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Beyond Good and Evil

by David Downing |  Published: Jul 01, 2007

"He who fights with monsters might take care lest he thereby become a monster. And if you gaze for long into an abyss, the abyss gazes also into you."

It probably comes as no surprise to my regular readers that I am no poker fanboy. I have almost no interest in the current poker scene beyond how it affects my bottom dollar. Tournament "faces" are as obscure to me as the latest teenie pop bands or the cover girls of those Lads Mag magazines. However, there is one recent happening that caught my eye: the recent brouhaha over a certain golf match between one of the USA's most recognisable poker players and a well-known UK pro. I do not want to get into the details here, especially as they have been discussed to the nth degree on what seems like all of the major poker forums. Now, as often happens, don't ask me why, it's just a function of the Internet, the fanboys descended and staked out their respective idol's corner. Now, what stuck in many of these fawners craws was that their star may have behaved unethically at worst, coldhearted, money before friendship at best. They just couldn't accept this, and therefore contrived a whole host of reasons why he was in fact in the right. To some extent, this is a symptom of the "poker as a sport" revolution. A lot of the poker arrivistes simply do not understand that the heart of a poker player, especially a cash player, can be a cold, dark, and unsympathetic place.

Back in the day, a rather politically Left-leaning poker player rationalised the basically capitalistic nature of his game by saying that he played tournaments, and it was the cash players who were the intrinsically mercenary cogs of capitalism. I used to think he was being unfair. As time has moved on, I have learned that he was speaking an unpalatable truth. A tournament player simply has to turn up on time to enter and play his best game. His management and understanding of any kind of meta-game is approaching zero. He simply doesn't have to care. A good cash player, especially live, has to balance several complex and contradictory factors. First and foremost, he has to play in good games, and by good I mean beatable. Not all of these games may necessarily be hosted by a casino, so he has to preserve an image such that not only will he get invites for such games, but the players, who by their very nature will be losing to him, will not mind this losing. This is not easy. Mike Matusow- and Phil Hellmuth-style blowups, whilst amusing for television, will very quickly leave a live cash player with few happy-hunting grounds. So, at a very fundamental level, he has to be likable, or at the very least, not despised.

Beyond this, the player needs to marry this affable nature with a conflicting ruthlessness. He has to be prepared to cling tight to his foes and wrestle their money off them, and yet not seem manipulative or be angle-shooting, as these characteristics will firmly put him or her in the unlikeable category again. The worst examples of this tend to be of the "you're my new best friend" type, whereby the pro suddenly becomes a close confidant of the fish, purely and nearly always obviously for money exploitative reasons. This also can be a dangerous tactic, as it can become too transparent. On a broader perspective, the live cash-game pro needs to ensure that the running cast of players does not become damaged, that "providers" get value for their money and do not get too disheartened; that other more experienced or even winning players do not rock the boat too much because they do not understand the delicate factors in play; in essence that their own private hunting reserve not only stays well-stocked, but that the prey are happy to lead themselves into the slaughter.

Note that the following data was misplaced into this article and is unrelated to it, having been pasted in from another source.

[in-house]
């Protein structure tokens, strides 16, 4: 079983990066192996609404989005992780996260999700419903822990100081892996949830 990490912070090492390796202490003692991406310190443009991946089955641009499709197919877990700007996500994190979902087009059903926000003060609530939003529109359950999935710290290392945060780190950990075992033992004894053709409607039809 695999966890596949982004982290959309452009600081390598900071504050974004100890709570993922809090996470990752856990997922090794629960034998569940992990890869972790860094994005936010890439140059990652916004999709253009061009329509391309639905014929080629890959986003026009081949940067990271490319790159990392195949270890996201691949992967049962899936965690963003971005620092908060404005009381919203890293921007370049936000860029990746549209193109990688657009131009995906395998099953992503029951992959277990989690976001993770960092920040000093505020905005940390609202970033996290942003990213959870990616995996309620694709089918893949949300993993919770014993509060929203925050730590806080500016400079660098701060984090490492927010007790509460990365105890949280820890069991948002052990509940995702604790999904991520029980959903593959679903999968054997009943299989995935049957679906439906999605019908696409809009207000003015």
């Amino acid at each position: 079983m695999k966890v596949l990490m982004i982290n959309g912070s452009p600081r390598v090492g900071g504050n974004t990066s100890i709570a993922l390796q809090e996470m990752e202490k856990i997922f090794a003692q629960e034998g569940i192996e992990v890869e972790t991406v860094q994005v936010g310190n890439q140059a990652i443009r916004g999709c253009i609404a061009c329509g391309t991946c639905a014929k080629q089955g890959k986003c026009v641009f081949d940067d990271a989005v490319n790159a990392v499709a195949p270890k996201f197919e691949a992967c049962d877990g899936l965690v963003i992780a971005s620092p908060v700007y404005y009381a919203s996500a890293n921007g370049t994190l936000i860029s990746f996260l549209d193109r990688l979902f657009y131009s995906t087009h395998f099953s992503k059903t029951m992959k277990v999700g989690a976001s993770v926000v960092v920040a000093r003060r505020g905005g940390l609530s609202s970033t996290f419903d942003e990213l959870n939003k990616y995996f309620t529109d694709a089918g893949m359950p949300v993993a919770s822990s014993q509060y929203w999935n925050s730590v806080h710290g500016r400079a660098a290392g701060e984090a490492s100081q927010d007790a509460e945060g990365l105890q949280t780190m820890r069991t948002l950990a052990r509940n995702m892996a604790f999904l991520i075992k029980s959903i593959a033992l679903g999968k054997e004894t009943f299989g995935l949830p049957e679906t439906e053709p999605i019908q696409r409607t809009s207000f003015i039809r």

To most Internet-driven players, this will have all looked like an irrelevance that surely cannot be that essential, which explains why they often are not as profitable in live games. To the rest, this will seem an almost impossible array of skills, with no sensible role models or guides. But there is an obvious "career path," the entertainment industry. Where else can people experience a whole range of emotions and feelings, where behind the facade, one of the main drivers is simply greed? A good live cash-game player should absolutely see himself as being in the entertainment industry, where his skills in audience management are just as key as his poker skills, and are rewarded as such. And poker novices should not be so surprised when the icons of their hero-worshiping fantasies, Hollywood smiles on the outside, have cold-blooded mercenary hearts beating within.

David has played poker all over the UK for the better part of a decade. Originally a tournament player, now focused on cash play and almost entirely on the Internet for the last three years, David makes a healthy second income playing a wide range of games.